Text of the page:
‘I know you won’t believe this Maheshdas-raan, but I am so glad that you are back in Tawa. I really am,’ Kemon told him.
‘I believe you, Kemon-raan,’ Mash told him without batting an eye-lid.
Kemon was not the big fish who killed his father. The man responsible was now in Switzerland, breathing the clean air of the Swiss Alps in Interlaken or Lucerne or going for long walks along Lake Geneva. He would bide his time for the moment, but he would get General Naranin back to Tawa to face justice. One day he would do that.
Mash was throwing a party for various foreign diplomats the next day. He was expecting a decent turnout, with many diplomats based in Colombo, New Delhi, Bangkok, Kuala Lumpur and Singapore expected to fly in for the ceremony. The diplomatic reception was one where Mash could use his western education and training to his advantage. It would obviously be a relief to the diplomats to be able to deal with Mash, rather than a person like Horan or even Kemon. And Judy could wear some of her normal clothes. There was that expensive dress which she had bought from the House of Fraser to be worn at an occasion just like this.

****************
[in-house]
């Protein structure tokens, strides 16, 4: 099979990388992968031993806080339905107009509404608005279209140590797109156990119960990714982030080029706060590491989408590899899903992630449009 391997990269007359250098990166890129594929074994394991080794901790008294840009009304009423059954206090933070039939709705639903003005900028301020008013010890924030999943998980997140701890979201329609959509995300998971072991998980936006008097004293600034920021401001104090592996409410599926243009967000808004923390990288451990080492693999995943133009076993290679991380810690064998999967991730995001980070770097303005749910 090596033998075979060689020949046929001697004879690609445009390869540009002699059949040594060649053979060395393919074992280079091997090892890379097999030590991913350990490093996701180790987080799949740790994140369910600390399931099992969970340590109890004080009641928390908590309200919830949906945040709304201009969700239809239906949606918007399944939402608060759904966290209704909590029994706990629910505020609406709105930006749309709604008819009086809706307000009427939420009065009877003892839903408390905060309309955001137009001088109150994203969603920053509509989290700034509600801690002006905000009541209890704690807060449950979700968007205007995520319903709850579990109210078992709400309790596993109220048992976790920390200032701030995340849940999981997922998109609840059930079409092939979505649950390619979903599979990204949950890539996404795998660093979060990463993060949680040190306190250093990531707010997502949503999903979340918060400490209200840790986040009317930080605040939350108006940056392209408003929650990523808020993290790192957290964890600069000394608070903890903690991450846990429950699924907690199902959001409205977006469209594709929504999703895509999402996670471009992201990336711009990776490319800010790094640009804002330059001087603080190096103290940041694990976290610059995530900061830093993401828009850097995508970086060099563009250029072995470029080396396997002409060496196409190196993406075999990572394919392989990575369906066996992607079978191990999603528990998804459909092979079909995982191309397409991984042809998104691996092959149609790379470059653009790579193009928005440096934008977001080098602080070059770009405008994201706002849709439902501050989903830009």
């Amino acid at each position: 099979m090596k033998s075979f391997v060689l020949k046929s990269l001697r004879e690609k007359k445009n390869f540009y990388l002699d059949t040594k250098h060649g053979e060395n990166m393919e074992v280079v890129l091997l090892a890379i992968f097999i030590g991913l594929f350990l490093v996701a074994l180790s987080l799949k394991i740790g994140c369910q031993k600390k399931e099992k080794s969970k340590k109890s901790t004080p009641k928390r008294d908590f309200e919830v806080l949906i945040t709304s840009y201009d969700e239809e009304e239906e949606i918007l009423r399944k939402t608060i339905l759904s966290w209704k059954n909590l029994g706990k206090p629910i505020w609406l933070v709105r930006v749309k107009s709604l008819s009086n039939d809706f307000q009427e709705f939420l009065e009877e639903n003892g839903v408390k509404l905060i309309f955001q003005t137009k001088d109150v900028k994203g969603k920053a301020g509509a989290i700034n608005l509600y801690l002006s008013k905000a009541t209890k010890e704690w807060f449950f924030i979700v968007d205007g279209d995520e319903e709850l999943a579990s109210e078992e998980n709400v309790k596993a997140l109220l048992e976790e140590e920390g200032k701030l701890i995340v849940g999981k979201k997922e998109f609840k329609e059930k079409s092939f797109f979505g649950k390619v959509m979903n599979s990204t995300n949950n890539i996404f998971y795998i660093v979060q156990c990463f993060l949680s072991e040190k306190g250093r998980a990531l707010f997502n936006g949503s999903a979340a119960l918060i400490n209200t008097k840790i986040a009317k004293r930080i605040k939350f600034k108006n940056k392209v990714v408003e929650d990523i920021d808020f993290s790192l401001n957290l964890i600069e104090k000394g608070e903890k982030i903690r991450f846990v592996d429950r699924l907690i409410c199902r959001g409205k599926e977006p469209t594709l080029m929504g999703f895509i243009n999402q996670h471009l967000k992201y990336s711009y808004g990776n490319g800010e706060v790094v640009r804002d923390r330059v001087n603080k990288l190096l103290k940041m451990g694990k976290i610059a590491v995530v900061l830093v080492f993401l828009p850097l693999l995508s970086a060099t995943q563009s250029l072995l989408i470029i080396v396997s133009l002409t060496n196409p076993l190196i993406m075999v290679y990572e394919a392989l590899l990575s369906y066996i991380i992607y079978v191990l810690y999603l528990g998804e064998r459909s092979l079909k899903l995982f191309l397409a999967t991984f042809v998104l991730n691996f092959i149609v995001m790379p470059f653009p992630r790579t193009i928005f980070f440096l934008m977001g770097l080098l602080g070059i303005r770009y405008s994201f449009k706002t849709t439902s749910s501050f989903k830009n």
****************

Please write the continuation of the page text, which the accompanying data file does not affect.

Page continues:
Mash had personally supervised the seating arrangements. He wanted to sit next to the American ambassador, a jovial Californian named Ted Hoffman. Ted had paid him a visit immediately after the election results had come in. It was hard not to like Ted. Ted was a self-made billionaire who had set up his own firm at the age of thirty and retired at the age of fifty. But Ted found retired life to be a bore. So he had become a fundraiser for a presidential candidate who happened to win the US elections. The diplomatic post at Tawa had been Ted’s reward. Ted and his wife had been at Tawa for five years now. It was a quiet life without too many social events to attend. The most important skill which Ted brought to his job was his ability to listen to people. Ted had listened to what Mash had to say. Give me some time to repay the money we owe you, Mash had asked.